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New American Eating Habits Spawn Food Innovation

Posted by SugarCreek

Aug 5, 2014 1:20:17 PM

food-innovationAccording to a recent NPR piece, one-third of Americans actively try to avoid eating gluten. Whether suffering from celiac disease or just following a trend, millions of consumers have begun seeking out gluten-free options— on grocery shelves and at the restaurant table. 

In response to this rising demand, the food industry is evolving right alongside American eating habits. The result? Unprecedented food innovation.

A Closer Look at Celiac Disease

Approximately one percent of the population, or one in 133 Americans, suffers from celiac disease. This autoimmune digestive disease affects the body’s ability to absorb nutrients due to an allergic response to gluten— a protein found in some grains— which causes damage to the lining of the small intestine. Celiac disease sufferers not only experience a multitude of digestive problems, but are also susceptible to many other health issues.

Celiac disease is an equal opportunity disease that impacts people of all age, race, and gender. There is no cure, and the only proven treatment is the adoption of a 100 percent gluten-free diet.

It's currently estimated that 83 percent of Americans with celiac disease have not yet been diagnosed, or have been misdiagnosed with an alternate condition. Due to increased awareness about the condition, research estimates that the celiac disease diagnosis rate may rise as high as 60 percent by 2019.

The Gluten-Free Trend

While one percent of Americans is significant in its own right— approximately three million people— it amounts to only a small fraction of the total number of Americans changing up their diets to exclude gluten.

However, while most people have digestive issues of some kind or another and gluten sensitivities are not uncommon, there is shockingly little scientific evidence pointing toward gluten as the source of all of its attributed evils. In fact, research that set out to support the health problems caused by gluten actually ended up drawing the opposite conclusion: the same scientist who first determined that gluten proteins cause allergies in those with celiac disease concluded that non-celiac disease sufferers had no negative response to gluten in particular. The implication? That the switch to gluten-free relates more to whim than well-being.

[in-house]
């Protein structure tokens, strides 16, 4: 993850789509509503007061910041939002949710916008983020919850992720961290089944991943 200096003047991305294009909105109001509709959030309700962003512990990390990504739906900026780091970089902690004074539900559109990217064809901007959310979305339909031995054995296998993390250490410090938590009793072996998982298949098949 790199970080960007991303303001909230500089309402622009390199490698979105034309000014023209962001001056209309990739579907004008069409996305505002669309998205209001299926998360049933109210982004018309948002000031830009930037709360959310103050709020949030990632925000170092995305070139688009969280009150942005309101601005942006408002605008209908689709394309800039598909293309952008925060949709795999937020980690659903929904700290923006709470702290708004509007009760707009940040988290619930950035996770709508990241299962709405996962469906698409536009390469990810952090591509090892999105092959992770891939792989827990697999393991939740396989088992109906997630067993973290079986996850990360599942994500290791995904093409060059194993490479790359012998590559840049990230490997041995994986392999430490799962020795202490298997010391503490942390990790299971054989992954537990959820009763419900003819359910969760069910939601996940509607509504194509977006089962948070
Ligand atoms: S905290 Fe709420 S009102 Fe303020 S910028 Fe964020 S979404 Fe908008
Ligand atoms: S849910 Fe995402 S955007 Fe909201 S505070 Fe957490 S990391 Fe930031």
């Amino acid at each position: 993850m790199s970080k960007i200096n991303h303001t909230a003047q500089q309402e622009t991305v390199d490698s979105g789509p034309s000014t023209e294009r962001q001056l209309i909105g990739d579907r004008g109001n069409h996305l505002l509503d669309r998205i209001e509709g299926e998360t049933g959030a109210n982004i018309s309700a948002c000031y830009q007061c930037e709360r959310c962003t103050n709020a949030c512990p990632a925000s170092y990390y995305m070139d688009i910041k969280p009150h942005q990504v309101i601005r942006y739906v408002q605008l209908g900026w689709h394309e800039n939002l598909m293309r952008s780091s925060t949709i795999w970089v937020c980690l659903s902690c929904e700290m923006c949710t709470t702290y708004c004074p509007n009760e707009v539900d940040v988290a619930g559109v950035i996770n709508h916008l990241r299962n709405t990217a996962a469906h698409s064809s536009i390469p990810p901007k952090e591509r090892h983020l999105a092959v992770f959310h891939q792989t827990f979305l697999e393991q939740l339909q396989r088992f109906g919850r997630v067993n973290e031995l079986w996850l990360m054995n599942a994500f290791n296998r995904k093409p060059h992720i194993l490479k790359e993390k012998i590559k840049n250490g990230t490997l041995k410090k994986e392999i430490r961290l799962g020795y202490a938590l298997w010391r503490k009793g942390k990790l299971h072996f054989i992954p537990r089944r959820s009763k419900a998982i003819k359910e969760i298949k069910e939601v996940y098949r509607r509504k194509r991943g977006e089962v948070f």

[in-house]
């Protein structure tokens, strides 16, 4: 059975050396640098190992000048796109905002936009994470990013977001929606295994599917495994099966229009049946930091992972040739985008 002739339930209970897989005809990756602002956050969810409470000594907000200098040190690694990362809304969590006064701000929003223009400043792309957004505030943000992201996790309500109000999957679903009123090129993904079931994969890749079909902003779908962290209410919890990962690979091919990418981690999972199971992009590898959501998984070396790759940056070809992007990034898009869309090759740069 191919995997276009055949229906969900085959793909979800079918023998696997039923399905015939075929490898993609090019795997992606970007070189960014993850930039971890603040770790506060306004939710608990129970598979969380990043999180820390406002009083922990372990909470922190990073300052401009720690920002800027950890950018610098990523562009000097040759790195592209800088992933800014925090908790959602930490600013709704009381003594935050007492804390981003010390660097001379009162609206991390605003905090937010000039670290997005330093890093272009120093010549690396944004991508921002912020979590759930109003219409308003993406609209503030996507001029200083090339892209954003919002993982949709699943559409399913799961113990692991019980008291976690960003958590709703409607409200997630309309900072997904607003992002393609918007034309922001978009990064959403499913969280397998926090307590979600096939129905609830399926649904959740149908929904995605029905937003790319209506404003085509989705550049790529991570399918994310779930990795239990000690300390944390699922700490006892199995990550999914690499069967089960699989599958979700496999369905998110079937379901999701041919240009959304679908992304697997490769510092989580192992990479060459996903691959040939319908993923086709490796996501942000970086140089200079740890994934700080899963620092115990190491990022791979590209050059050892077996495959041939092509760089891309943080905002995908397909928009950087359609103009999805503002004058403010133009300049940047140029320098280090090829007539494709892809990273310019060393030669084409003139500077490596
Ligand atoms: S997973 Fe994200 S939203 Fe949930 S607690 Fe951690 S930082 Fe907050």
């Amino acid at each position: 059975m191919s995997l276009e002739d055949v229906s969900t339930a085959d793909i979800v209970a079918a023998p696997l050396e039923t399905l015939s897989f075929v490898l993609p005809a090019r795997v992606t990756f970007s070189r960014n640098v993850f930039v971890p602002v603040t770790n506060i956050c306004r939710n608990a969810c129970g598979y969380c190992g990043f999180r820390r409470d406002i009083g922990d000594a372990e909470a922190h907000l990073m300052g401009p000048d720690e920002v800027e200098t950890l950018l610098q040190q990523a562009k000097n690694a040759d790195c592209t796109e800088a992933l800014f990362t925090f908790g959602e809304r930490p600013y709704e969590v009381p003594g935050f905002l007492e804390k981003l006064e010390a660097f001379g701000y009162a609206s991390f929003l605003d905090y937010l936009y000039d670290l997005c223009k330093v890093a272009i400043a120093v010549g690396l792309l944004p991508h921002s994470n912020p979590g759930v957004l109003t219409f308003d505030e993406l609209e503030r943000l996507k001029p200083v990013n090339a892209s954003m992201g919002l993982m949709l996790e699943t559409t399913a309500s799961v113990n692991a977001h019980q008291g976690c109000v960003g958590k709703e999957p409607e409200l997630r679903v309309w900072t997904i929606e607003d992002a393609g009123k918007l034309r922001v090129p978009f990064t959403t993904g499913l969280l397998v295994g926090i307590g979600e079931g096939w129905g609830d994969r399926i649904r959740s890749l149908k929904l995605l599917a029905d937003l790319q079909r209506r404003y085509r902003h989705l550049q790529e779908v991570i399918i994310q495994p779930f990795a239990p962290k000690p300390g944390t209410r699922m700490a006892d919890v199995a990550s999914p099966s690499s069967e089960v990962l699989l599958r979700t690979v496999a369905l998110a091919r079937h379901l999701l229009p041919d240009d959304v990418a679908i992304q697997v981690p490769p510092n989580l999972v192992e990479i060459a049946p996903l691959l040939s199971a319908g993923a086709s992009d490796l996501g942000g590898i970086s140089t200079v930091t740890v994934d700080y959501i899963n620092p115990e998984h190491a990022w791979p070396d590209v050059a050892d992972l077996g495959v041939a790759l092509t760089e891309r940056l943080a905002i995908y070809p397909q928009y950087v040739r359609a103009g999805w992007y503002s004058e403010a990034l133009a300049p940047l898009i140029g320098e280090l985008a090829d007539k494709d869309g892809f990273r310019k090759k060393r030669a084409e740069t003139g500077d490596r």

Food trends aren't exactly new, and that gluten is having its turn now isn’t a surprise. Over the past 50 years, sugar, fat, and carbs have each had their moment as pariah ingredients.

The Evolution of the Food Industry

Regardless of whether the trend toward gluten-free foods is medically necessary, consumers are in heightened search of more gluten-free options. The food industry is committed to giving them what they want through food innovation.

A recent article in the Journal of Food Science detailed the imperative to create high-quality gluten substitutes. While gluten-free foods have historically suffered from a number of issues, such as low volume, inferior texture, negligible nutritional value, unappealing color, bland flavor, and a quick rate of staling, there is a commitment to improving on these gluten-free products both in terms of characteristics and nutrition.

And while it remains to be seen whether the gluten-free movement has staying power, the fact is that it’s big business right now. In fact, a recent report from market research company Packaged Facts revealed that the gluten-free market is expected to grow to nearly $7 billion (from $4.2 billion in 2012) by the year 2017.

The gluten-free movement claimed the #2 spot on TIME’s list of food trends in 2012 and— regardless of its impetuses— doesn't appear to be going anywhere anytime soon. Food innovation will help satisfy consumer demand by creating new and improved gluten-free products which are both higher in quality and wider in variety.

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Written by: SugarCreek

Sugar Creek prides itself on its authentic culinary expertise. With nearly 50 years in the food manufacturing business, we know what Americans want to eat.

Topics: American eating habits, Trends